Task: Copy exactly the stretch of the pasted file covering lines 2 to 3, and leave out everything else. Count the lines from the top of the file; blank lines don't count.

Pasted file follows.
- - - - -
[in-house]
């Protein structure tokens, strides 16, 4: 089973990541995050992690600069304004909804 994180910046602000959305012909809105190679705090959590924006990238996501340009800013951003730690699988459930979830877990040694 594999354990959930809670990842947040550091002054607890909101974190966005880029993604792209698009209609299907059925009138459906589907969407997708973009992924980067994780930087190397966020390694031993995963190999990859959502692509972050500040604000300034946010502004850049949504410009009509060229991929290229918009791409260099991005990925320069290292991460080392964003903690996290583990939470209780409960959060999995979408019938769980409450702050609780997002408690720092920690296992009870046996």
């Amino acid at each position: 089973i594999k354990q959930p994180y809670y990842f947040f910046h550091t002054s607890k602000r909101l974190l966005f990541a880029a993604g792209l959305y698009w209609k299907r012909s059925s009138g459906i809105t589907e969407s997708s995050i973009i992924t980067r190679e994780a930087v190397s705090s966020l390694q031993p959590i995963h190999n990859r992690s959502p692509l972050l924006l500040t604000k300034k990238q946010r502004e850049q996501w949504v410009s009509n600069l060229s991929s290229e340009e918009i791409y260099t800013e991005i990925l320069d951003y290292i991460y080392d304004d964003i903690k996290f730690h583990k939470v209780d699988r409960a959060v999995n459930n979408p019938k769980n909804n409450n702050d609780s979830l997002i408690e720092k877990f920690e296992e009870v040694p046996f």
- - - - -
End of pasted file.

């Protein structure tokens, strides 16, 4: 089973990541995050992690600069304004909804 994180910046602000959305012909809105190679705090959590924006990238996501340009800013951003730690699988459930979830877990040694 594999354990959930809670990842947040550091002054607890909101974190966005880029993604792209698009209609299907059925009138459906589907969407997708973009992924980067994780930087190397966020390694031993995963190999990859959502692509972050500040604000300034946010502004850049949504410009009509060229991929290229918009791409260099991005990925320069290292991460080392964003903690996290583990939470209780409960959060999995979408019938769980409450702050609780997002408690720092920690296992009870046996």
């Amino acid at each position: 089973i594999k354990q959930p994180y809670y990842f947040f910046h550091t002054s607890k602000r909101l974190l966005f990541a880029a993604g792209l959305y698009w209609k299907r012909s059925s009138g459906i809105t589907e969407s997708s995050i973009i992924t980067r190679e994780a930087v190397s705090s966020l390694q031993p959590i995963h190999n990859r992690s959502p692509l972050l924006l500040t604000k300034k990238q946010r502004e850049q996501w949504v410009s009509n600069l060229s991929s290229e340009e918009i791409y260099t800013e991005i990925l320069d951003y290292i991460y080392d304004d964003i903690k996290f730690h583990k939470v209780d699988r409960a959060v999995n459930n979408p019938k769980n909804n409450n702050d609780s979830l997002i408690e720092k877990f920690e296992e009870v040694p046996f």